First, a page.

Indian tigers in Chinese soup

DECCAN CHRONICLE. | C S KOTTESWARAN
Published Feb 21, 2016, 5:52 am IST
Updated Feb 21, 2016, 5:52 am IST
Chinese believe that the soup can enhance male libido and its demand is only growing day by day in Chinese market.
(Representational image)
 (Representational image)

Chennai: The growing popularity of tiger penis soup in China has become a disaster for Indian tigers. According to top conservationists and scientists in Wildlife Institute of India (WII), 71 per cent of tigers poached in recent years are male and poachers have now started zeroing in on tigers for their penis. Chinese believe that the soup can enhance male libido and its demand is only growing day by day in  Chinese market.

“In fact, the situation is such that fake tiger penis products are often smuggled out from India to other parts and several fake samples have landed in WII laboratories”,  S.P. Goyal, Emeritus scientist, Wildlife Institute of India. told Deccan Chronicle.

 

The international mafia continues to target Indian wildlife produce and the star tortoise is another victim of aphrodisiac market, explains wildlife biologist  A Kumaraguru, member, Sathyamangalam Tiger Conservation Foundation, adding that more field patrolling is required in all the 48 tiger reserves of the country.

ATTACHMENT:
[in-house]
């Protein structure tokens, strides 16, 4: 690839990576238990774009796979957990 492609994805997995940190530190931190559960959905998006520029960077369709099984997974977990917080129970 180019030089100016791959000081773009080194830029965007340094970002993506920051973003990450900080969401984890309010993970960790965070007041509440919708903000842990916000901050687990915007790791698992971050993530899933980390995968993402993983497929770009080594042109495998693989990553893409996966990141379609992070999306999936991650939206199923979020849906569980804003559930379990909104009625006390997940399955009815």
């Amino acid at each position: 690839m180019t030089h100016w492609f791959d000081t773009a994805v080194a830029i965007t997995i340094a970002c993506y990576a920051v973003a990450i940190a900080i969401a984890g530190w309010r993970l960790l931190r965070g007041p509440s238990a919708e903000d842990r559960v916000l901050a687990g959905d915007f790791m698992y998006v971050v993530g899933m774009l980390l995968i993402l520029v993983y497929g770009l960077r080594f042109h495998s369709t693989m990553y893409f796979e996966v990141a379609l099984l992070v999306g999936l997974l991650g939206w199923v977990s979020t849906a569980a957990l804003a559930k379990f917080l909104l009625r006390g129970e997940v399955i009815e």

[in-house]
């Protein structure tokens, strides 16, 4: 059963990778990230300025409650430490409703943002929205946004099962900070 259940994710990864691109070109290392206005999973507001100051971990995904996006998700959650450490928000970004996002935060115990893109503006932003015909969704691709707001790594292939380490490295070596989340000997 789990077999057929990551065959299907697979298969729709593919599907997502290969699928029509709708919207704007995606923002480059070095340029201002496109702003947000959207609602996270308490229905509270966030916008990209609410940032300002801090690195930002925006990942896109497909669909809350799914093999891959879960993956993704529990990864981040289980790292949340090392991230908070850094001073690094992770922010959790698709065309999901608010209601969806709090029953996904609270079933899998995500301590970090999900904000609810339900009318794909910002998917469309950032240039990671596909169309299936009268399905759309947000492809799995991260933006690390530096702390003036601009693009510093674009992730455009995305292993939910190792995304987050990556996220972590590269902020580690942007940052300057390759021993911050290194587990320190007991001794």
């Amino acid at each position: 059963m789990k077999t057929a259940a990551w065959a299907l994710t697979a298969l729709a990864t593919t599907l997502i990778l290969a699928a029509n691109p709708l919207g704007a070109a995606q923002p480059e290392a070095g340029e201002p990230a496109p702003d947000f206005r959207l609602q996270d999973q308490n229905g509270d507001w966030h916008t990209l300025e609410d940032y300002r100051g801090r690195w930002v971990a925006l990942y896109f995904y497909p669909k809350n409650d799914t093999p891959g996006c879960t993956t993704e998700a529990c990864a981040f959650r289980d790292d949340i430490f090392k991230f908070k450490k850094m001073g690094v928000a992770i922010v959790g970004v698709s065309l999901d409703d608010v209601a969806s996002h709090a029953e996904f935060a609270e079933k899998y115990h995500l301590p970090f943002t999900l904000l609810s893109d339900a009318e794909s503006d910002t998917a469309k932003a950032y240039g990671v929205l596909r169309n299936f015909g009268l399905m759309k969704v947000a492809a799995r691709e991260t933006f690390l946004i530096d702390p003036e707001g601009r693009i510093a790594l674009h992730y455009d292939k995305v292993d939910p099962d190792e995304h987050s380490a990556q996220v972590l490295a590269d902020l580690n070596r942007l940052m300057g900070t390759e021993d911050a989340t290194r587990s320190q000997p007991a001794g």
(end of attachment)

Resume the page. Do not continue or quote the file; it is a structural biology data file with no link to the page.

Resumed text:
Illegal wildlife trade has been the major cause for declining tiger population. The  international market is also now focusing on Indian Pangolins, opines Shekhar Kumar Niraj, Head- Traffic India. South East Asia, particularly China, is one of the major hub for illegal wildlife trade and the focus has now shifted to smaller animals, he said.

“Reports in the past had indicated that poaching and trade in pangolins is blatant, mainly owing to little awareness about this mammal among enforcement agencies as well as general public”. Shekar said.

It is evident that hundreds of pangolins from India are caught every year from the wild and are smuggled through porous international borders to other countries. Traffic is also set to launch a poster campaign “Scaly future for the Indian Pangolin” to stop poaching and illegal trade of the lesser known nocturnal mammal, he added.





ADVERTISEMENT
ADVERTISEMENT
ADVERTISEMENT
ADVERTISEMENT
ADVERTISEMENT